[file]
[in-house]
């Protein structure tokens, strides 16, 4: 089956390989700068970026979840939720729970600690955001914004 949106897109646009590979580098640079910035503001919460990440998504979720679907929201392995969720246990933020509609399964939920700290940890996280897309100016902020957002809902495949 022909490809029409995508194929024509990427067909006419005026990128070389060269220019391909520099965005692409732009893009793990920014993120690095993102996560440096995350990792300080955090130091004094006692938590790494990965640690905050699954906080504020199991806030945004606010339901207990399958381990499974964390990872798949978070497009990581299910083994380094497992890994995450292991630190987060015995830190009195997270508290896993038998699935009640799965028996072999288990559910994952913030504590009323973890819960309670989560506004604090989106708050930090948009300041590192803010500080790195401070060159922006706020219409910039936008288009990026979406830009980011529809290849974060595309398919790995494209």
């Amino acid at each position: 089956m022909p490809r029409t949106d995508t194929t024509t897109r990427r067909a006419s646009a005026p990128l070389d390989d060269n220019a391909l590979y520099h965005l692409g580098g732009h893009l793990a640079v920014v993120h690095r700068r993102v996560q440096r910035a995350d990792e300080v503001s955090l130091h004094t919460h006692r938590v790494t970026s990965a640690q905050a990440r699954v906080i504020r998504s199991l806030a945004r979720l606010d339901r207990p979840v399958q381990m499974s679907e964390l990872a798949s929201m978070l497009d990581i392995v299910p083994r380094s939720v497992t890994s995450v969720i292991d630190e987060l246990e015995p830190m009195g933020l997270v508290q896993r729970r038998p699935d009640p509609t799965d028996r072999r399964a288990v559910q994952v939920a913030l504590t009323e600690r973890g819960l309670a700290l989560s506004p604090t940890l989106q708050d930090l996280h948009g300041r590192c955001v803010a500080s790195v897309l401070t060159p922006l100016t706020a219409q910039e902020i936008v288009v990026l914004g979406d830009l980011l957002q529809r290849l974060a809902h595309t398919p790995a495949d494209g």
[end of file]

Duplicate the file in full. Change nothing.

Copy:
[in-house]
């Protein structure tokens, strides 16, 4: 089956390989700068970026979840939720729970600690955001914004 949106897109646009590979580098640079910035503001919460990440998504979720679907929201392995969720246990933020509609399964939920700290940890996280897309100016902020957002809902495949 022909490809029409995508194929024509990427067909006419005026990128070389060269220019391909520099965005692409732009893009793990920014993120690095993102996560440096995350990792300080955090130091004094006692938590790494990965640690905050699954906080504020199991806030945004606010339901207990399958381990499974964390990872798949978070497009990581299910083994380094497992890994995450292991630190987060015995830190009195997270508290896993038998699935009640799965028996072999288990559910994952913030504590009323973890819960309670989560506004604090989106708050930090948009300041590192803010500080790195401070060159922006706020219409910039936008288009990026979406830009980011529809290849974060595309398919790995494209």
């Amino acid at each position: 089956m022909p490809r029409t949106d995508t194929t024509t897109r990427r067909a006419s646009a005026p990128l070389d390989d060269n220019a391909l590979y520099h965005l692409g580098g732009h893009l793990a640079v920014v993120h690095r700068r993102v996560q440096r910035a995350d990792e300080v503001s955090l130091h004094t919460h006692r938590v790494t970026s990965a640690q905050a990440r699954v906080i504020r998504s199991l806030a945004r979720l606010d339901r207990p979840v399958q381990m499974s679907e964390l990872a798949s929201m978070l497009d990581i392995v299910p083994r380094s939720v497992t890994s995450v969720i292991d630190e987060l246990e015995p830190m009195g933020l997270v508290q896993r729970r038998p699935d009640p509609t799965d028996r072999r399964a288990v559910q994952v939920a913030l504590t009323e600690r973890g819960l309670a700290l989560s506004p604090t940890l989106q708050d930090l996280h948009g300041r590192c955001v803010a500080s790195v897309l401070t060159p922006l100016t706020a219409q910039e902020i936008v288009v990026l914004g979406d830009l980011l957002q529809r290849l974060a809902h595309t398919p790995a495949d494209g």